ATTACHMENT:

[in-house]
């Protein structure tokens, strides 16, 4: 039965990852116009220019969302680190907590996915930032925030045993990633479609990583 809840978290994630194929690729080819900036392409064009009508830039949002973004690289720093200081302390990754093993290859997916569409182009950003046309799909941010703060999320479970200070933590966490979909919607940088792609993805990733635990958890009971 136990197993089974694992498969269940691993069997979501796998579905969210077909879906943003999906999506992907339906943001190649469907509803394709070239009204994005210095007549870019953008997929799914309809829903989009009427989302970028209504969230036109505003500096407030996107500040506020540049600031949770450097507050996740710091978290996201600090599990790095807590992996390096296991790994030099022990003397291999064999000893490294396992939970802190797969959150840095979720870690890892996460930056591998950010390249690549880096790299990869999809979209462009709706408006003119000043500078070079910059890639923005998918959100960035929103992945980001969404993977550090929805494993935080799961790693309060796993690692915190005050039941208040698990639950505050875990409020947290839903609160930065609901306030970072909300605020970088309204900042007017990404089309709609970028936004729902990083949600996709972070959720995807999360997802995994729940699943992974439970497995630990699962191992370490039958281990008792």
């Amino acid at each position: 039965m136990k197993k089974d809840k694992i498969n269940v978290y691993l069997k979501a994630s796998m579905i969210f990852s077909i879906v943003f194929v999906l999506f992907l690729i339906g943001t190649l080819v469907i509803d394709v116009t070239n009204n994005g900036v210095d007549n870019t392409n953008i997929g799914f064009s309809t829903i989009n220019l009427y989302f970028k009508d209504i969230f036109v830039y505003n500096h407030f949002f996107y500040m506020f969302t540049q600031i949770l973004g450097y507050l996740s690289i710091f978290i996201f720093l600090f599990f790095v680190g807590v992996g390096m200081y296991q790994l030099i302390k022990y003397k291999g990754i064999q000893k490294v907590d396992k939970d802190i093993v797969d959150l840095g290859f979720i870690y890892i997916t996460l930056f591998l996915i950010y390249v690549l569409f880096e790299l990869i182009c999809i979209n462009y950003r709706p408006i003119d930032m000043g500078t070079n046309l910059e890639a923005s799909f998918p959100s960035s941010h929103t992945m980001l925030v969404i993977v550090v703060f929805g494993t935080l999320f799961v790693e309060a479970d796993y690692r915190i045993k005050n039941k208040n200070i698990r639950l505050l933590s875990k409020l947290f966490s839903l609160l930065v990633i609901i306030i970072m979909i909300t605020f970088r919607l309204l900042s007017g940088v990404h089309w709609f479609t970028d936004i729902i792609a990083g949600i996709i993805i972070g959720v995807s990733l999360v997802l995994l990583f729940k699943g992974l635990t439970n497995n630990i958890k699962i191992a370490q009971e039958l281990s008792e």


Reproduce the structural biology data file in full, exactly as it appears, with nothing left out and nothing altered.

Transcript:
[in-house]
């Protein structure tokens, strides 16, 4: 039965990852116009220019969302680190907590996915930032925030045993990633479609990583 809840978290994630194929690729080819900036392409064009009508830039949002973004690289720093200081302390990754093993290859997916569409182009950003046309799909941010703060999320479970200070933590966490979909919607940088792609993805990733635990958890009971 136990197993089974694992498969269940691993069997979501796998579905969210077909879906943003999906999506992907339906943001190649469907509803394709070239009204994005210095007549870019953008997929799914309809829903989009009427989302970028209504969230036109505003500096407030996107500040506020540049600031949770450097507050996740710091978290996201600090599990790095807590992996390096296991790994030099022990003397291999064999000893490294396992939970802190797969959150840095979720870690890892996460930056591998950010390249690549880096790299990869999809979209462009709706408006003119000043500078070079910059890639923005998918959100960035929103992945980001969404993977550090929805494993935080799961790693309060796993690692915190005050039941208040698990639950505050875990409020947290839903609160930065609901306030970072909300605020970088309204900042007017990404089309709609970028936004729902990083949600996709972070959720995807999360997802995994729940699943992974439970497995630990699962191992370490039958281990008792």
């Amino acid at each position: 039965m136990k197993k089974d809840k694992i498969n269940v978290y691993l069997k979501a994630s796998m579905i969210f990852s077909i879906v943003f194929v999906l999506f992907l690729i339906g943001t190649l080819v469907i509803d394709v116009t070239n009204n994005g900036v210095d007549n870019t392409n953008i997929g799914f064009s309809t829903i989009n220019l009427y989302f970028k009508d209504i969230f036109v830039y505003n500096h407030f949002f996107y500040m506020f969302t540049q600031i949770l973004g450097y507050l996740s690289i710091f978290i996201f720093l600090f599990f790095v680190g807590v992996g390096m200081y296991q790994l030099i302390k022990y003397k291999g990754i064999q000893k490294v907590d396992k939970d802190i093993v797969d959150l840095g290859f979720i870690y890892i997916t996460l930056f591998l996915i950010y390249v690549l569409f880096e790299l990869i182009c999809i979209n462009y950003r709706p408006i003119d930032m000043g500078t070079n046309l910059e890639a923005s799909f998918p959100s960035s941010h929103t992945m980001l925030v969404i993977v550090v703060f929805g494993t935080l999320f799961v790693e309060a479970d796993y690692r915190i045993k005050n039941k208040n200070i698990r639950l505050l933590s875990k409020l947290f966490s839903l609160l930065v990633i609901i306030i970072m979909i909300t605020f970088r919607l309204l900042s007017g940088v990404h089309w709609f479609t970028d936004i729902i792609a990083g949600i996709i993805i972070g959720v995807s990733l999360v997802l995994l990583f729940k699943g992974l635990t439970n497995n630990i958890k699962i191992a370490q009971e039958l281990s008792e």